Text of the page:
32. James A. Cheyne, Jonathan S. A. Carriere & Daniel Smilek (2006). Absent-Mindedness: Lapses of Conscious Awareness and Everyday Cognitive Failures. Consciousness and Cognition 15 (3):578-592.
    Remove from this list | Direct download (6 more)  
     
    My bibliography  
     
    Export citation  
  33. James Allan Cheyne, Jonathan S. A. Carriere & Daniel Smilek (2009). Absent Minds and Absent Agents: Attention-Lapse Induced Alienation of Agency. Consciousness and Cognition 18 (2):481-493.
  34. Gregory J. Christ (1993). Reply to the Ability of the Sweeping Model to Explain Human Attention. Journal of Mind and Behavior 14 (3):215-222.
    Remove from this list |
     
    My bibliography  
     
    Export citation  
  35. Marvin Chun & Jeremy Wolfe (2001). Visual Attention. In E. B. Goldstein (ed.), Blackwell Handbook of Perception. Blackwell. 2--335.
    Remove from this list | Direct download (5 more)  
     
    My bibliography  
     
    Export citation  
  36. James J. Clark (1999). Linking Covert and Overt Attention. Behavioral and Brain Sciences 22 (4):676-677.
    Findlay & Walker's target article questions whether covert attention plays any role in normal visual scanning (overt attention). My commentary suggests that there is indeed a very close link between the processes that govern covert and overt attention.
    Remove from this list | Direct download (3 more)  
     
    My bibliography  
     
    Export citation  
  37. C. Cobb (1955). Awareness, Attention, and Physiology of the Brain Stem. In P. Hoch & J. Zubin (eds.), Experimental Psychopathology. Grune & Stratton.
    Remove from this list | Direct download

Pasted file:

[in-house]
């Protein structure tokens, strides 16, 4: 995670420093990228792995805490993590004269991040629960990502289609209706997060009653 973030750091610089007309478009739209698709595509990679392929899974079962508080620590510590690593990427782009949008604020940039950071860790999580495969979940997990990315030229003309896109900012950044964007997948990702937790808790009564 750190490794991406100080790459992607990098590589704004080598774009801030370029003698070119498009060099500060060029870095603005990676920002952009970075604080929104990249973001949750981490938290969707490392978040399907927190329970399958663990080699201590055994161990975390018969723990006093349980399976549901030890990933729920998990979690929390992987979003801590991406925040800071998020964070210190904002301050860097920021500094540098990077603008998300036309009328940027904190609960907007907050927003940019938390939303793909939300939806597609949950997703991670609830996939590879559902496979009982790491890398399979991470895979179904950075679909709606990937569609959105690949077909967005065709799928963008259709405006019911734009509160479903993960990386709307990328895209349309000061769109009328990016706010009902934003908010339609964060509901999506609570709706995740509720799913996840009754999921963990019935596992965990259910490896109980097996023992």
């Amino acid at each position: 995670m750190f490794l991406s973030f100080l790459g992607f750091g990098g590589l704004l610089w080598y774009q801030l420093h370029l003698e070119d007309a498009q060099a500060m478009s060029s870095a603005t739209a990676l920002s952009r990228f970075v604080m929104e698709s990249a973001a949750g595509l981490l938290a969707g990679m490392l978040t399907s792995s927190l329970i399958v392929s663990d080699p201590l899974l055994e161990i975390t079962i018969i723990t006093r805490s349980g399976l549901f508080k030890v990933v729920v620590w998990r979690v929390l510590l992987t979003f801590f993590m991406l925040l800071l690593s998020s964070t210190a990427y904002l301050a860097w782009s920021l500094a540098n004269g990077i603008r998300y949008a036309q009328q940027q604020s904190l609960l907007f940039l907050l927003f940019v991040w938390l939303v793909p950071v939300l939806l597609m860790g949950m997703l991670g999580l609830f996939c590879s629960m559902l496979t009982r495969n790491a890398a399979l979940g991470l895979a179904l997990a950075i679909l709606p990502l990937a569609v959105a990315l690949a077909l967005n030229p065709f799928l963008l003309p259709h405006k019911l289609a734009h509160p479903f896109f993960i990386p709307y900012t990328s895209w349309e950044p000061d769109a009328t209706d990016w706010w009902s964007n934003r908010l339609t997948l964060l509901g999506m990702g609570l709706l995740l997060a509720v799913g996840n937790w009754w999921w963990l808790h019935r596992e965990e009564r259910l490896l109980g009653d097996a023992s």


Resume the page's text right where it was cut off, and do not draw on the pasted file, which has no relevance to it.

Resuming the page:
My bibliography  
     
    Export citation  
  38. Josephine Cock, Claire Fordham, Janet Cockburn & Patrick Haggard (2003). Who Knows Best? Awareness of Divided Attention Difficulty in a Neurological Rehabilitation Setting. Brain Injury 17 (7):561-574.
  39. Jonathan D. Cohen & Jonathan W. Schooler (eds.) (1997). Scientific Approaches to Consciousness. Lawrence Erlbaum.
  40. Daniel Collerton, Elaine Perry & Ian McKeith (2005). Why People See Things That Are Not There: A Novel Perception and Attention Deficit Model for Recurrent Complex Visual Hallucinations. Behavioral and Brain Sciences 28 (6):737-757.
    As many as two million people in the United Kingdom repeatedly see people, animals, and objects that have no objective reality. Hallucinations on the border of sleep, dementing illnesses, delirium, eye disease, and schizophrenia account for 90% of these. The remainder have rarer disorders. We review existing models of recurrent complex visual hallucinations (RCVH) in the awake person, including cortical irritation, cortical hyperexcitability and cortical release, top-down activation, misperception, dream intrusion, and interactive models. We provide evidence that these can neither (...)
    Remove from this list | Direct download (7 more)  
     
    My bibliography  
     
    Export citation  
  41. H. B. Coslett (1997). Consciousness and Attention. Seminars in Neurology 17:137-44.
    Remove from this list | Direct download  
     
    My bibliography  
     
    Export citation  
  42. Nelson Cowan & N. L. Wood (1997). Constraints on Awareness, Attention, Processing, and Memory: Some Recent Investigations with Ignored Speech. Consciousness and Cognition 6 (2-3):182-203.